ASX likely to rise, Wall Street slips as Jerome Powell says US recession is a ‘possibility’
The Australian share market may begin its day higher, despite Wall Street’s struggle to hold onto any of its gains from earlier in the session.
- Investors are worried the US Fed’s aggressive rate hikes may lead to a recession
- Australian dollar has dropped 9.6pc since its April peak (76.6 US cents)
- Oil prices fell by 4pc on concerns that a global downturn may reduce fuel demand
ASX futures were up 0.4 per cent, to 6,412 points, by 8:40am AEST on Thursday.
US markets were weighed down by comments about inflation from Federal Reserve chairman Jerome Powell, who appeared before the Senate Banking Committee on Wednesday (local time).
He said the Fed was “strongly committed” to bringing down inflation, which had reached its highest level in 40 years, while trying not to cause a recession in the process.
However, Mr Powell said that achieving a “soft landing” for the US economy would be “very challenging”.
The Fed chair said he believed the US economy is currently strong, but acknowledged that a recession could happen.
“And, frankly, the events of the last few months around the world have made it more difficult for us to achieve what we want, which is 2 per cent inflation and still a strong labour market.”
The United Kingdom is also struggling with the rising cost of living. The latest figures showed that inflation lifted to 9.1 per cent in May — a fresh 40-year high for the British economy.
‘Global forces’ sink Aussie dollar
The Australian dollar was buying 69.2 US cents, after falling by 0.7 per cent overnight.
But it fell by an even steeper 1 per cent against the Eurozone and Japanese currencies, down to 65.5 euro cents and 94.3 yen.
“The coming sharp slowdown in the world economy will be a weight on the Australian dollar because it is very sensitive to global forces,” said Commonwealth Bank currency strategist Carol Kong.
“Indeed, our forecast for the Australian dollar to weaken to 62 US cents next year is underpinned by a large expected fall in Australian key commodity prices.”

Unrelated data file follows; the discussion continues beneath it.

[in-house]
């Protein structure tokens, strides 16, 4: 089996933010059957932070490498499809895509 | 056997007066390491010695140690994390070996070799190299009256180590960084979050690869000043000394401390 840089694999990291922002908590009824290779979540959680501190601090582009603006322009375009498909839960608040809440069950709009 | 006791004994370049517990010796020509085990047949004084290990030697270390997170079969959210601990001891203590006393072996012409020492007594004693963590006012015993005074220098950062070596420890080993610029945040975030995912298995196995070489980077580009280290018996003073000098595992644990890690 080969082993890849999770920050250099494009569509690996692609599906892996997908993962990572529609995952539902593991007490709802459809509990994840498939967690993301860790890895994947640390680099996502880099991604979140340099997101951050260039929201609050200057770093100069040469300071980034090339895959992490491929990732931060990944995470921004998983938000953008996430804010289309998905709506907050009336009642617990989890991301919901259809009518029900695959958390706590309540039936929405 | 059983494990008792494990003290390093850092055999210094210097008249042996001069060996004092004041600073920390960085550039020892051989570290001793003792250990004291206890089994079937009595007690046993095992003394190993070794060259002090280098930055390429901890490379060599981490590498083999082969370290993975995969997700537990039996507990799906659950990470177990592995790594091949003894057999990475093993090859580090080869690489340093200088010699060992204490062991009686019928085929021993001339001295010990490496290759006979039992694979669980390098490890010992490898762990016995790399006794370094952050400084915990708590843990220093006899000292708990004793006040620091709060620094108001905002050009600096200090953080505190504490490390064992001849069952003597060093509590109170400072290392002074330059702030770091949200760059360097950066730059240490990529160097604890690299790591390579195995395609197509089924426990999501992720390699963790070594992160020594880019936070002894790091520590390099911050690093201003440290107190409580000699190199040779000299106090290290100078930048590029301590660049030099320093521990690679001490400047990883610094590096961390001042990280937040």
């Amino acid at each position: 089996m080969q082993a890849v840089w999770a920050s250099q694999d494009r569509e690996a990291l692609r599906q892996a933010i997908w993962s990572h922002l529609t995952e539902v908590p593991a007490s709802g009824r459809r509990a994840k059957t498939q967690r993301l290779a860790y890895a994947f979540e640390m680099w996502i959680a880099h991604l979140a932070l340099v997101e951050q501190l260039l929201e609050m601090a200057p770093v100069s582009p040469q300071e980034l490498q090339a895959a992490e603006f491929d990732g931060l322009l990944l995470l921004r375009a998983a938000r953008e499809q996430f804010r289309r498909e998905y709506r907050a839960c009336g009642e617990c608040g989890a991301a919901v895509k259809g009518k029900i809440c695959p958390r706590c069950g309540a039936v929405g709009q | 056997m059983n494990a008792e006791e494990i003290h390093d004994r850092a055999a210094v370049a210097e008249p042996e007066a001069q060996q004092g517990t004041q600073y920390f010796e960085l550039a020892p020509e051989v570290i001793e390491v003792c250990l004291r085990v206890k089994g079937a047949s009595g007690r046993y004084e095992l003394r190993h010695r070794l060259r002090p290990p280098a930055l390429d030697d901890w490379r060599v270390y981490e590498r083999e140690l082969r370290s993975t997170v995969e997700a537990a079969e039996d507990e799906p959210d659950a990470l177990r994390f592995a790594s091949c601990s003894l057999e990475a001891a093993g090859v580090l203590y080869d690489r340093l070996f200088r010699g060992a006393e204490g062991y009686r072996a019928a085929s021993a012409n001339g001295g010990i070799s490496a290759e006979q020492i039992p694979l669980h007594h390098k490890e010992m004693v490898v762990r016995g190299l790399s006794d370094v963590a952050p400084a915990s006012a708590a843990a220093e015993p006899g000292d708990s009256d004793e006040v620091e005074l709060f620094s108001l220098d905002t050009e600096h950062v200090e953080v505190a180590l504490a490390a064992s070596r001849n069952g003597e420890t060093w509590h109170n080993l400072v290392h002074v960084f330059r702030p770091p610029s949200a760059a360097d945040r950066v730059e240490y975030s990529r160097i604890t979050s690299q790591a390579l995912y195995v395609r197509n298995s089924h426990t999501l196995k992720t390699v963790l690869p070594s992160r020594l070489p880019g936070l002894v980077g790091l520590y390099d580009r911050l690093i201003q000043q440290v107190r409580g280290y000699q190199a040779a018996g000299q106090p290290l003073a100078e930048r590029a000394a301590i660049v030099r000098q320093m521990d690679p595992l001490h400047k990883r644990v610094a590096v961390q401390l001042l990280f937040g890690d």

“We assume commodity prices fall by around 40 per cent at the end of 2023 in line with our commodity analysts’ forecasts.”
Iron ore tumbled by another 3 per cent, to $US111.50 a tonne, according to ANZ data. This steelmaking material is Australia’s biggest export to China, which is undergoing an economic slowdown.
Ms Kong said “the recent fall in iron ore prices reflects market worries China’s pledge to boost infrastructure investment may not materialise given China’s zero COVID policy.
‘Not out of the woods yet’
Investors are trying to assess how far stocks can fall as they weigh risks to the economy, with the US Fed hiking rates to bring down surging inflation.
The S&P 500 earlier this month fell more than 20 per cent from its record high in January, confirming the common definition of a bear market, with the benchmark index last week logging its biggest weekly percentage drop since March 2020.
Last week, the ASX 200 also experienced its worst trading week since the initial COVID-19 sell-off. It has fallen by around 15 per cent since its August record high, placing it firmly in correction territory.
“Markets continue to be volatile,” Baker Avenue Asset Management’s chief strategist in San Francisco, King Lip, said.
“Certainly we are not out of the woods yet … the concerns are still there.”
Overnight, the S&P 500 lost 0.1 per cent, to close at 3,760 points. The Nasdaq Composite fell by 0.2 per cent, to 11,053, while the Dow Jones index dropped 0.2 per cent, to 30,483.
The three major US indexes spent much of their day in positive territory, before they slipped in the final trading hour.
In company news, Moderna shares rose 4.7 per cent, after the company said an updated version of its COVID-19 vaccine generated a strong immune response against fast-spreading Omicron sub-variants.
Recession fears sink oil prices
Oil prices tumbled as investors worried that aggressive rate hikes by the US Fed and other central banks could push the global economy into recession, dampening demand for fuel.
Brent crude futures plunged by 4.3 per cent, to $US109.74 a barrel, its lowest level in a month.
Spot gold rose 0.3 per cent, to $US1,837.53 an ounce.
“Gold edged higher as safe haven buying increased amid recessionary fears,” ANZ economists Daniel Hynes and Brian Martin wrote in a research note.
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